Hillary Clinton donors frustrated by email controversy

Clinton: 'Would've been better' to use official email
lead live keilar clinton work emails_00015612

    JUST WATCHED

    Clinton: 'Would've been better' to use official email

MUST WATCH

Clinton: 'Would've been better' to use official email 02:31

New York (CNN)Hillary Clinton's top donors are fed up with the email controversy that has taken her not-yet-announced presidential campaign by storm.

The former secretary of state and presumed Democratic frontrunner has come under fire for her use of personal email at the State Department. She addressed the controversy head-on for the first time on Tuesday, insisting she didn't break any rules and that she's taken every necessary step to ensure the public has access to her work emails.
Frustration has been building for days among some of Clinton's deep-pocketed supporters over what they perceive to be a scandal hyped up by Republicans -- as well as the press. In a sign of Clinton's strong ties with the Democratic elite and her dominance in the Democratic field as she heads into 2016, her top donors and supporters are coming out to publicly defend the former secretary of state as well as her team's handling of the issue.
There is no "scandal," said Alan Patricof, founder of the venture capital firm Greycroft and a Clinton friend and donor.
    "I don't perceive any concern among the donor community who recognize that this is just one of many issues that gets blown out of proportion when it relates to a Clinton," Patricof told CNN. "This will all pass when it is realized it is just a tempest in a teapot."
    But one well-connected private sector observer based in New York said some donors are "very worried" about just how long the email scandal will haunt Clinton.
    "It is a huge distraction and will take a long time to resolve," the person said. The main concern among top allies, they added, is that the issue "will be unresolved story for months."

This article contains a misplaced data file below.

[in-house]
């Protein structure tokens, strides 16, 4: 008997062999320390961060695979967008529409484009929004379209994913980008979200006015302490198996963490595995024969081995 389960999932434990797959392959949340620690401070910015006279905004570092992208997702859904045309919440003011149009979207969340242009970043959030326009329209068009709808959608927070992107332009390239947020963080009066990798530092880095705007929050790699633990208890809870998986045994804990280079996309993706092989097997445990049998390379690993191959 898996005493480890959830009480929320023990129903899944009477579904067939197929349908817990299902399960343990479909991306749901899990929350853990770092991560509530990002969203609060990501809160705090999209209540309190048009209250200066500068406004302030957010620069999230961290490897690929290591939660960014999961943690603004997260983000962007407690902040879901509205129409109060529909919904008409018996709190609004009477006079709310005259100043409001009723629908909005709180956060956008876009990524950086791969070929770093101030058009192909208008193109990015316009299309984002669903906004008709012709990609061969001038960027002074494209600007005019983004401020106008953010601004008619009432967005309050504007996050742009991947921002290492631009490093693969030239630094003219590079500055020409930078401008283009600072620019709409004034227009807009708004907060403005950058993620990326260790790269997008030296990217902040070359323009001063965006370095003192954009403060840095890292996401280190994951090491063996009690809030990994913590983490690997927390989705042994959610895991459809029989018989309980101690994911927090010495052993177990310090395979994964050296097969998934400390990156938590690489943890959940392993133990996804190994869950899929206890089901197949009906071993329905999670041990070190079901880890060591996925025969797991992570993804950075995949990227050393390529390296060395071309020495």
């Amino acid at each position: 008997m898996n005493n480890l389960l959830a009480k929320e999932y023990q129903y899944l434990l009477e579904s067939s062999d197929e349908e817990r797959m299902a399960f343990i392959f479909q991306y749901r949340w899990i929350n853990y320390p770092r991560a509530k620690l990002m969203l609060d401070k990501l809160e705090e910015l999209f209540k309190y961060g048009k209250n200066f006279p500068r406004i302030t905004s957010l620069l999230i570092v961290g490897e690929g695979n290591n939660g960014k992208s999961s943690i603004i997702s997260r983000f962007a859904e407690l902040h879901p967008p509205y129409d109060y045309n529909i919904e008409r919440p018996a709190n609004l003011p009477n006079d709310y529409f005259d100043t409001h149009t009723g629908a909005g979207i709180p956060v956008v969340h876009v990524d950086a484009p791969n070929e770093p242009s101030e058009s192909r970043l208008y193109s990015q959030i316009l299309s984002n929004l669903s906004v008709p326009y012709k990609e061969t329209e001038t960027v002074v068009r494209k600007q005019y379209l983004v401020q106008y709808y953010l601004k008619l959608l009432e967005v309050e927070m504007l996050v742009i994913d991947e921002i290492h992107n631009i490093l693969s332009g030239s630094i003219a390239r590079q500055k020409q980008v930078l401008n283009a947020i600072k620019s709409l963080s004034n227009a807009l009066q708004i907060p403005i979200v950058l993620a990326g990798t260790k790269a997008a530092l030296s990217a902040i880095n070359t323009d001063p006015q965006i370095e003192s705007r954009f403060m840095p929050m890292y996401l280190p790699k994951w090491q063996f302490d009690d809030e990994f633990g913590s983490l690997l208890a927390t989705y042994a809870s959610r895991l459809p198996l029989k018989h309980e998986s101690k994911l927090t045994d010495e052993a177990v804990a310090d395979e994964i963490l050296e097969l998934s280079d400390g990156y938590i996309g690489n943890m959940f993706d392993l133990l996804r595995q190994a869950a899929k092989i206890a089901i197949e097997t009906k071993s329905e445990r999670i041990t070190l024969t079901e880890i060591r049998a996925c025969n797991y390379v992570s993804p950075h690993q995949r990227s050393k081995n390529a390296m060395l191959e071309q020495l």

Former Michigan Gov. Jim Blanchard, who served on Clinton's finance committee in 2008 and has publicly vowed to donate to Clinton's next campaign, suggested that the press has played no small role in hyping up the controversy.
    "The upcoming campaign will have to focus on jobs, economic growth and quality of life," Blanchard said. "And, of course, the opposition needs to be the right wing (Republicans), not the press."
    Taking questions at the United Nations on Tuesday, Cilnton explained that during her time at the State Department, she chose to use her personal email account rather than her government address for the sake of "convenience."
    She defended the "unprecedented steps" she's taken to ensure that all work-related emails were turned over to the State Department. "Looking back, it would have been better if I'd simply used a second email account and carried a second phone," she said.
    Brian Greenspun, a Nevada media mogul and longtime friend of the Clintons, dismissed the recent email controversy as trivial "kerfluffle" that does nothing to undermine Clinton's qualifications. In an email to CNN moments after the conclusion of Clinton's press conference, Greenspun said he was more than satisfied with her public explanation.
    "When she says it was easier to do it the way she did it, I get it. In hindsight, I suppose it would have been better to have two accounts," Greenspun said. "I recognize the political 'gotcha' games but I think America needs serious people to deal with very serious issues right now."